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Global Warming, Antarctica and Penguins PowerPoint Presentation
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Global Warming, Antarctica and Penguins

Global Warming, Antarctica and Penguins

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Global Warming, Antarctica and Penguins

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  1. Emperor Penguins Adelie Penguins Global Warming, Antarctica and Penguins Conservation Movie Pictures Maps Exit

  2. Emperor Penguins Emperor Penguins are the largest Penguin species in the world. Growing up to 44 inches tall it is simply, as the name states, the emperor of all Penguins. They weigh up to about 40kg after feeding. Emperor penguins can only be found on Antarctica and a few of its surrounding islands. Emperor Penguins dislike open waters and can usually be found near large ice bergs or somewhere along the coast near water and land. There are around 250, 000 emperor Penguins living in their natural habitats today. The emperor penguin had, for many years, a fairly stable population. They have never been classified as an endangered species and we hope to keep it this way for years to come. Back

  3. Adelie Penguins Unlike the Emperor penguin, the Adelie penguin is around 43cm tall when fully grown and usually only weighs around 5kg, somewhat less than its superior Emperors. These little Penguins are not as adventurous as the Emperor, they prefer to stay inland going no further that the beginning stages of the pack ice. There are over 5 million Adelie penguins in Antarctica and their population is on the increase. Back

  4. The Effect Of Global Warming On Antarctic Penguins • As the big chunks of ice fall off the edges of Antarctica penguins are forced to move further inland. In January 2002, 3,250 km2 of the Larsen Ice Shelf disintegrated. Eugene Domack a Hamilton College geologist said that the Larsen Ice Shelf had been stable for over 12,000 years. This is the effect of global warming. When glaciers fracture and fall of the main part of Antarctica they fall into the ocean, thereby raising the sea level. • The Effect on Adelie Penguins: Adelie Penguins have lived on antarctica for over 600 years. Over the past 50 years there has been a substantial depletion of their population. The Adelie penguins face a rival threat. Chinstrap penguins. Years ago there was no Chinstrap penguins found in the Antarctic region at all but due to the changes in temperature caused by global warming they have moved to find a colder and better suited climate which can be found in Antarctica. Krill is the main source of food for penguins and other sea animals in Antarctica. Global warming has reduced the amount of surface ice where the Krill tend to reproduce and with more open water, snow falls and freezes the krill before they have a chance to live. So many penguins die of starvation in search of krill. Next Back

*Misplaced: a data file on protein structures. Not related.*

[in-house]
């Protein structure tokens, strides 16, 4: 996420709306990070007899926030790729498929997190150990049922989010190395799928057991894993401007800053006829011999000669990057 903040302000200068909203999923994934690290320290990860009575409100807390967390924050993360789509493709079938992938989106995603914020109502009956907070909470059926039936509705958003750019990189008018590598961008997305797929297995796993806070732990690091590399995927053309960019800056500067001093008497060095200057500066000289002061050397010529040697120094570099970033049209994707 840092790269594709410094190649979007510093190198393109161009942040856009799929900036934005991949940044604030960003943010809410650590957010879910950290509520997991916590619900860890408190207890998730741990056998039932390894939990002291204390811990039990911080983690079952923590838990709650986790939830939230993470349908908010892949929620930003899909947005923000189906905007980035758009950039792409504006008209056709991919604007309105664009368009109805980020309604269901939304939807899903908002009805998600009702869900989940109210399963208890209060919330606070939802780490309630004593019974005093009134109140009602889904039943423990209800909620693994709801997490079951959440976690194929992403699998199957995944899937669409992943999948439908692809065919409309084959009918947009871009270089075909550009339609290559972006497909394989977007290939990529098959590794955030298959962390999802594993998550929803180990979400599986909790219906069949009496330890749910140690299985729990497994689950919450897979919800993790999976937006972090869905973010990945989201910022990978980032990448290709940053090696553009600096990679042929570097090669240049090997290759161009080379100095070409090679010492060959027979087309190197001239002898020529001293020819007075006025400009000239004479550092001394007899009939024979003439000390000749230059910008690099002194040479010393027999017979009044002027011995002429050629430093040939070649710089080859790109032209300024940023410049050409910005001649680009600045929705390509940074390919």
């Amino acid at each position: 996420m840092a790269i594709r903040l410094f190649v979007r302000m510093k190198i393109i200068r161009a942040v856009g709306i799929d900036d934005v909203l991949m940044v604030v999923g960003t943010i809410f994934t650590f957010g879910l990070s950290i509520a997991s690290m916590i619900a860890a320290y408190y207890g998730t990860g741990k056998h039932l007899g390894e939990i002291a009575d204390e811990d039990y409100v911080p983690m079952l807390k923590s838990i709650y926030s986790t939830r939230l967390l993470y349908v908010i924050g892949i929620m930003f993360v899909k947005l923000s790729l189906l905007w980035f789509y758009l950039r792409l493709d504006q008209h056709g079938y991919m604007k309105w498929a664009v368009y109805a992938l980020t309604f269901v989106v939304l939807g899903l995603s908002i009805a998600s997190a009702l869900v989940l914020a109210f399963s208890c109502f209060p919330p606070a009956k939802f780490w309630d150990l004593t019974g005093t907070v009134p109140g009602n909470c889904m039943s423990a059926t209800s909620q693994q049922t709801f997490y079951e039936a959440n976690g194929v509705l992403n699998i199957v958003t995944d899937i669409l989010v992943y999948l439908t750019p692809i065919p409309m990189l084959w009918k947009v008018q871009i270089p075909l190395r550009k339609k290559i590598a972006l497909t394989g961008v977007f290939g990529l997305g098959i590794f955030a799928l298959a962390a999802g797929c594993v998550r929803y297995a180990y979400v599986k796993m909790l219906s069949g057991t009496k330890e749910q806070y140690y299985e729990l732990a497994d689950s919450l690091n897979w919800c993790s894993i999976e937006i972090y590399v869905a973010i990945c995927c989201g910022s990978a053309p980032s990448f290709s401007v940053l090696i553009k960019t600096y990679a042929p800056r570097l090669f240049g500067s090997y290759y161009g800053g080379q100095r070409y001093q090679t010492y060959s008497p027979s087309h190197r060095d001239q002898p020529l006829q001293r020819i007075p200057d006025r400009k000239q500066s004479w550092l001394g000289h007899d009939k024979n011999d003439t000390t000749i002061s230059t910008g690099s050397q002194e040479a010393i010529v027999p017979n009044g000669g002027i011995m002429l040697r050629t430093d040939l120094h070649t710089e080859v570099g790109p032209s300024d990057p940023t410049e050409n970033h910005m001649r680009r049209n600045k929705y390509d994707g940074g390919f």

5. Conservation Currently all 17 species of penguins are legally protected from hunting and egg collecting. At least three species are considered at risk. The Antarctic Treaty was signed by 12 nations in 1959 and reauthorized in 1991 to protect Antarctica and preserve its living resources. The Treaty makes it illegal to harm, or interfere with, a penguin or its eggs. Every penguin specimen collected with a permit must be approved by and reported to the Scientific Committee for Antarctic Research. Protection of habitat began in the early 1900s. In 1919 the Tasmanian Government stopped all interference of penguins on Macquarie Island and made the island a sanctuary. The Conservation Assessment and Management Plan (CAMP) makes sure that the high risk animals such as penguins are protected from the interference of humans. Back

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  8. Maps Back

  9. Global Warming Continued Effect On The Emperor Penguin:. The emperor penguins are having a harder time of the whole global warming effect. Their numbers have decreased by over 50% in the last 50 years. Like the Adelie penguin the Emperor penguins feed on krill and as I said before their numbers are also falling. This is an effect that warming has on Antarctica. The fact that it is getting colder is just as bad. As the krill numbers are low, the female penguins go off in search of food, while the male keeps the eggs warm. This journey of the female penguins search for food has increased and they take a great deal longer to find sufficient food supply for the waiting males. Eventually the male gets hungry, leaves the eggs, and the eggs may end up freezing. This is why the temperature must stay constant for the krill to regenerate and for the penguin eggs to hatch properly. The other reason for the melting of the ice is the natural occurrences of circumpolar waves which make a cold/warm cycle every 8 years. In the 70s there was an ongoing warm which had a devastating effect on the penguins. These are the main signs and effects of global warming. Back